On June 26, 2012 the U.S. Department of Commerce announced the United States' participation in the Asia-Pacific Economic Cooperation (APEC) Cross-Border Privacy Rules ("CBPR") System.1 The United States is the first non-Asian-Pacific country to join the organization. Now, businesses in the United States may voluntarily comply with the CBPR System and engage in data sharing with Member Economies in APEC, without additional data privacy protection hurdles.2 The CBPR System is entirely voluntary and does not affect Federal or State laws; thus, organizations in the United States must still comply with relevant Federal and State statutes. The CBPR System, rather, supplements data privacy protections for organizations in the United States that do business in or share information with APEC member economies.3

On July 26, 2012, Acting U.S. Secretary of Commerce Rebecca Blank stated that "This system will enable participating companies in the United States and other APEC member economies to more efficiently exchange data in a secure manner and will enhance consumer data privacy by establishing a consistent level of protection and accountability in the APEC region."4

APEC was founded in 1989, and is an inter-governmental group, which promotes non-binding commitments to increase economic growth in the Asia Pacific region.5 APEC Member Economies represent more than 50% of the world's GDP. APEC members include Australia, Brunei, Canada, Chile, China, Hong Kong, Indonesia, Japan, Korea, Malaysia, Mexico, New Zealand, Papua New Guinea, Peru, the Philippines, Russia, Singapore, Taiwan, Thailand, the United States and Vietnam.6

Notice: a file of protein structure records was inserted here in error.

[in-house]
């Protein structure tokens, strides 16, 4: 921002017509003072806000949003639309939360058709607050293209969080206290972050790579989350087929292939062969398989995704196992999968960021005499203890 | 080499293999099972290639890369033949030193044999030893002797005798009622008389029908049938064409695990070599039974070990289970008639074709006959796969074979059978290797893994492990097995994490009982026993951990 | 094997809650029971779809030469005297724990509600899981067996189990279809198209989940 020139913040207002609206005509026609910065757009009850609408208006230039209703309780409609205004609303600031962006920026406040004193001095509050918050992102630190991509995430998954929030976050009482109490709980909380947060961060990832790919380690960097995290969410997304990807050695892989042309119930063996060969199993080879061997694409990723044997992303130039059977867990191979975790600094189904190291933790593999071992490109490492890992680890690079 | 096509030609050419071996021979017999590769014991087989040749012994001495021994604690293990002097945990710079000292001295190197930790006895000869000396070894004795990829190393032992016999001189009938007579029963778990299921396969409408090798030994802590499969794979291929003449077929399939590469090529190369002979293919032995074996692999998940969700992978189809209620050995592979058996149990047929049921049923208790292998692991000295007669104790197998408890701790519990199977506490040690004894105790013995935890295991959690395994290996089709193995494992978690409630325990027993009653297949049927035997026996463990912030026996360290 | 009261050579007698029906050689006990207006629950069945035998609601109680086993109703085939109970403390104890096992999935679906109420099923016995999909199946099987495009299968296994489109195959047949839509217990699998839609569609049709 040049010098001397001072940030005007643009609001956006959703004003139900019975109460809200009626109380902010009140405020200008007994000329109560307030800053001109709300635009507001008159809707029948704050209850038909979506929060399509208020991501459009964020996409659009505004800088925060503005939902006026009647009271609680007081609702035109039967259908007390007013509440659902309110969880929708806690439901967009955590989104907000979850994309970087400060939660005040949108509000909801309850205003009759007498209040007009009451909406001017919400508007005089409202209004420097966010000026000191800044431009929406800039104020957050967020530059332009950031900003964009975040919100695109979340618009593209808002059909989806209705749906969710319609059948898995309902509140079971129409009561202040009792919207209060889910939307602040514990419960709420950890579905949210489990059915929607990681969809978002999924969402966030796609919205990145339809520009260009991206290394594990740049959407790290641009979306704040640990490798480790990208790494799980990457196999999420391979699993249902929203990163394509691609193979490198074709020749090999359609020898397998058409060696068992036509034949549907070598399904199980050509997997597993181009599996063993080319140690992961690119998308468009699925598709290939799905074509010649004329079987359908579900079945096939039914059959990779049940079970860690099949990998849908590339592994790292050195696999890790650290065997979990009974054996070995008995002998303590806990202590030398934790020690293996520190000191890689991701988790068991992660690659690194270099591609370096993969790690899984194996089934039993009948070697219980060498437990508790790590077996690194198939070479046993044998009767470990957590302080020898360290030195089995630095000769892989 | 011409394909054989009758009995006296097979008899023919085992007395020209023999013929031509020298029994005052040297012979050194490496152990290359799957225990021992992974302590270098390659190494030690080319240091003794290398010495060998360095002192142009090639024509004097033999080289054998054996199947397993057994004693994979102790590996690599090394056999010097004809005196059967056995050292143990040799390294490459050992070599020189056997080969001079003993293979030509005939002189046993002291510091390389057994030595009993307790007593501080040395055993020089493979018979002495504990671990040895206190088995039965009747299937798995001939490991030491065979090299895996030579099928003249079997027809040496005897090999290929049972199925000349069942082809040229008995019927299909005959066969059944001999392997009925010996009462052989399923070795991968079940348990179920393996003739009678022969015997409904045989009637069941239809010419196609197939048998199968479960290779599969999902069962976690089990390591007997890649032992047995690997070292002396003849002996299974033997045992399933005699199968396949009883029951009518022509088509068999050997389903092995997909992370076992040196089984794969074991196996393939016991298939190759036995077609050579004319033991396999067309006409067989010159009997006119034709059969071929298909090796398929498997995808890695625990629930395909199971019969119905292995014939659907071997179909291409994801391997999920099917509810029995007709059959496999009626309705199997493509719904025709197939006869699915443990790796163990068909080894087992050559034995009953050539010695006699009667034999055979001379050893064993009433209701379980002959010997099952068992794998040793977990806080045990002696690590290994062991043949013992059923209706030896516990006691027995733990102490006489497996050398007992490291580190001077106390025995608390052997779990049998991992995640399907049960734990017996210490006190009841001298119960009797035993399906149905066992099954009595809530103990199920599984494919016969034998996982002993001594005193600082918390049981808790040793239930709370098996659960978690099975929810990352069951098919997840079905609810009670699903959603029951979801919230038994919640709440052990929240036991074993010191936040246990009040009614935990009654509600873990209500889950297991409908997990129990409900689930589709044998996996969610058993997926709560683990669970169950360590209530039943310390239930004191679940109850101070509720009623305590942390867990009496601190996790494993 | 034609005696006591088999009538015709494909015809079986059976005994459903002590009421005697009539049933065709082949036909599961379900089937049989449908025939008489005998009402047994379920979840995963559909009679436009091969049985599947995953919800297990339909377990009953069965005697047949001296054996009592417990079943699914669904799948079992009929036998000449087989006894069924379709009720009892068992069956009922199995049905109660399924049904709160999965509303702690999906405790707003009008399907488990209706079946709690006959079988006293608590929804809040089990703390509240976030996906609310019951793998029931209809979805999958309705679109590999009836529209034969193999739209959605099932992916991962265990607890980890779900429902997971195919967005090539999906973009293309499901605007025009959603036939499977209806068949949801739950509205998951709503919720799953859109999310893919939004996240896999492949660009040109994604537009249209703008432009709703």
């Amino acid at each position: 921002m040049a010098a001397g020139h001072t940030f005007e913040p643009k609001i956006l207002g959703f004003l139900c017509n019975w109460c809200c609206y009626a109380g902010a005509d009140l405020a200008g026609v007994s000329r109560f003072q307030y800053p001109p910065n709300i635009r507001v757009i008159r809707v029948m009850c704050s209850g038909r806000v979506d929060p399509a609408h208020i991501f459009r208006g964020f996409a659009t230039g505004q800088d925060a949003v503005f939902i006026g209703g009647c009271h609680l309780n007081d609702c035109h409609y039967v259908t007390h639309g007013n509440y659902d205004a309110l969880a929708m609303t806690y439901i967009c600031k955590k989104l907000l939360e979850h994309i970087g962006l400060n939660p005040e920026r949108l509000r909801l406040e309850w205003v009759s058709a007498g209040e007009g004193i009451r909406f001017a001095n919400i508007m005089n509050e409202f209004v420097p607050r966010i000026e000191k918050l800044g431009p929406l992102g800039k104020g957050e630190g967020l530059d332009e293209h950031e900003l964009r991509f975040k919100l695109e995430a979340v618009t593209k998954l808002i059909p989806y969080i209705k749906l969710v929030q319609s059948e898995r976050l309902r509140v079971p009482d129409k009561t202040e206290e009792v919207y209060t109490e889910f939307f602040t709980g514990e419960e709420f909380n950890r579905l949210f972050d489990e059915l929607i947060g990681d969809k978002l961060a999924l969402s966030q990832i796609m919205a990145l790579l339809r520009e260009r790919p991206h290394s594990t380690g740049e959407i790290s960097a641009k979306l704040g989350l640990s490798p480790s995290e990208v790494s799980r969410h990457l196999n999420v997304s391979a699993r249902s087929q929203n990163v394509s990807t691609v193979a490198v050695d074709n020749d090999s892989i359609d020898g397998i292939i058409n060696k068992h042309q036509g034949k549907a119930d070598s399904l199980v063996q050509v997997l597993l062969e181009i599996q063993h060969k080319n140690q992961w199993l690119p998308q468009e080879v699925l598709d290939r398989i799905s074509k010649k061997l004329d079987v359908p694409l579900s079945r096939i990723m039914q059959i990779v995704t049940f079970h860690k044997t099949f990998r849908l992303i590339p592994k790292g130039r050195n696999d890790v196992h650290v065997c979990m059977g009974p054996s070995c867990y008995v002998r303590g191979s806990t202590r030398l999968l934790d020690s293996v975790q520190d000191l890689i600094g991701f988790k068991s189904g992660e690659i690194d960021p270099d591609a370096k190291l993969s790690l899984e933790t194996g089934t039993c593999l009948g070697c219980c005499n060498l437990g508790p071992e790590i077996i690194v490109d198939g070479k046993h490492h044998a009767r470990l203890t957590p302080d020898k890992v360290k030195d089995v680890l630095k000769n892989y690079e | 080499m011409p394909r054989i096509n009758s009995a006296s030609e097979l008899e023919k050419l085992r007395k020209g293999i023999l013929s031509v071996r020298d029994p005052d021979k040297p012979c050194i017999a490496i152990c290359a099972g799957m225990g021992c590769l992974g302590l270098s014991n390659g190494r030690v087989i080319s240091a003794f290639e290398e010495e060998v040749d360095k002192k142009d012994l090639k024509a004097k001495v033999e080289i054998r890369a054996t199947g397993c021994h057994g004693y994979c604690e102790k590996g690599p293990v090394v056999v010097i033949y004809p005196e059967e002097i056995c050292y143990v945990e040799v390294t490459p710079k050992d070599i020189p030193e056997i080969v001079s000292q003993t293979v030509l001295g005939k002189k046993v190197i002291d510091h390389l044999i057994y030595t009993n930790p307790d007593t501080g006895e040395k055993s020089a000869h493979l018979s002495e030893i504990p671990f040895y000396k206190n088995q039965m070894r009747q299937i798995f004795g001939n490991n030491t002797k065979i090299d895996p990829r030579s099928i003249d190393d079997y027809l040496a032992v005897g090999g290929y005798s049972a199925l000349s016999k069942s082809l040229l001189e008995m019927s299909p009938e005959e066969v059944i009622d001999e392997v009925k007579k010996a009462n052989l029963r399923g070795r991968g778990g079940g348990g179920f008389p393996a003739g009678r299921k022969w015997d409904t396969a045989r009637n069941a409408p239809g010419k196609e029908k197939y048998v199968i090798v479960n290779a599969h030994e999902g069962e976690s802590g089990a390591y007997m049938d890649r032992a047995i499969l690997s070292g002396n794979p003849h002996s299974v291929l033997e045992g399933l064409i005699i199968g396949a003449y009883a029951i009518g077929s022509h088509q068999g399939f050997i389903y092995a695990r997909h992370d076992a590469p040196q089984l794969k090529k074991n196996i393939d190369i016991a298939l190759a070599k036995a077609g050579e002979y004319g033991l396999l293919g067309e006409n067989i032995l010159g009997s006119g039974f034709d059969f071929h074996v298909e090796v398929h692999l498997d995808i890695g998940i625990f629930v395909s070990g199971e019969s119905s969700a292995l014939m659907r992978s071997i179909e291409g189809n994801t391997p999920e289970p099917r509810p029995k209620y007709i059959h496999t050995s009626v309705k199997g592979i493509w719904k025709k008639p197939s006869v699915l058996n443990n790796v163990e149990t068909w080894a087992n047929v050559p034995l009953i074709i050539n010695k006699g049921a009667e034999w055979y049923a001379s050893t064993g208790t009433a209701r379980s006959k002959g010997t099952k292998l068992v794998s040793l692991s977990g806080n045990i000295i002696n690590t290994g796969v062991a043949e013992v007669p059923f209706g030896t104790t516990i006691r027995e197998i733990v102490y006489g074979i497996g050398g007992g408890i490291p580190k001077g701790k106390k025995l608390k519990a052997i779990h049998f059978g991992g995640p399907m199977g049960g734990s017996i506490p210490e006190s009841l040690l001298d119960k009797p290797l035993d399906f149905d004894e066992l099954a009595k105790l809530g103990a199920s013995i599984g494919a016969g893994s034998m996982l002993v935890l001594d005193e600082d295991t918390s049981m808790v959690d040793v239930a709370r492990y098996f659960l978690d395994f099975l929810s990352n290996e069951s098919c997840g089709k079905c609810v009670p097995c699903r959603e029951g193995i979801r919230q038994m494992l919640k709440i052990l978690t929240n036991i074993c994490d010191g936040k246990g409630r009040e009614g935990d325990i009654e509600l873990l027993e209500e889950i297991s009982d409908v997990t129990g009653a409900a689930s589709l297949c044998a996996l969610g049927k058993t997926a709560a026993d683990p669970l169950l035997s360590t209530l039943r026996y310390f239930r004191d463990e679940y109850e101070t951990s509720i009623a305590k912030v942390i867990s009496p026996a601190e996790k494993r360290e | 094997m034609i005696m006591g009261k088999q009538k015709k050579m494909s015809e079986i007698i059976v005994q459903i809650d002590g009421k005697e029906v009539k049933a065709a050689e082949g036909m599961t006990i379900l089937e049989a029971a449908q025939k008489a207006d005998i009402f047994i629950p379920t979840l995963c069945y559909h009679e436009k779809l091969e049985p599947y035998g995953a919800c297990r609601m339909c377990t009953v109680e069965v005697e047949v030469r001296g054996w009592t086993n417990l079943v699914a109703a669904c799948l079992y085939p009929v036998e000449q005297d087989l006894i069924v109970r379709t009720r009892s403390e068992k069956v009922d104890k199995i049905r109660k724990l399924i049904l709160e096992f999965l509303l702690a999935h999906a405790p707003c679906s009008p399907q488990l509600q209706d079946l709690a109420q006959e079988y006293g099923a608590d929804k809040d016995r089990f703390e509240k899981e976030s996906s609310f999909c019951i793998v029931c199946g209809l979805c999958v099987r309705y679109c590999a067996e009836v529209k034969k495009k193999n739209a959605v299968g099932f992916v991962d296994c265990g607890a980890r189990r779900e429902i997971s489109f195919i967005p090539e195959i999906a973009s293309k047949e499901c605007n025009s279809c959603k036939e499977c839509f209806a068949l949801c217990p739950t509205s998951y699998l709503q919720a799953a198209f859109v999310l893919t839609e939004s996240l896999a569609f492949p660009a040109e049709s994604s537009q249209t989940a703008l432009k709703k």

The CBPR System was developed by APEC with assistance from the Federal Trade Commission and the Department of Commerce, as a voluntary, certification-based system.7 The CBPR System provides a minimum level of data privacy practices for companies doing business in participating APEC Member Economies.8 The CBPR System aims to ensure information privacy protection, increase the free flow of information in the Asia Pacific region, and improve customer confidence while growing electronic commerce.9

The CBPR System consists of four elements: (1) Self-Assessment, (2) Compliance Review, (3) Recognition/Acceptance and (4) Dispute Resolution and Enforcement.10 In order to comply with the CBPR System, organizations must first conduct a Self-Assessment of their data privacy policies, in comparison with the APEC Privacy Framework. This is done with an APEC-recognized questionnaire.11 The completed questionnaire and any associated documents are then submitted to an APEC-recognized Accountability Agent to review. The Agent then conducts the Compliance review, to ensure that the organization does not fall below the minimum CBPR program requirements.12 If compliant, APEC will certify the organization, and the organization will be eligible for Recognition/Acceptance.13 Under this third element, the organization's business details will be published in an APEC-hosted website for consumers and stakeholders to reference.14 Finally, Enforcement and Dispute Resolution is administered through the Cross-Border Privacy Enforcement Authority.15 In the United States, enforcement will be handled by the Federal Trade Commission; the FTC was also approved as the CBPR System's first enforcement authority.16

Consumer data privacy and protection continue to be an active area of the law, both domestically and internationally. As the economy becomes more globalized, the trend is towards harmonizing data privacy standards to increase efficiency and consistency in the global economy. To keep ahead of such changes, companies should regularly assess their privacy policies and data handling protocols in light of recent prosed legislation and international cooperative agreements, and ensure that they comply with the minimum standards established.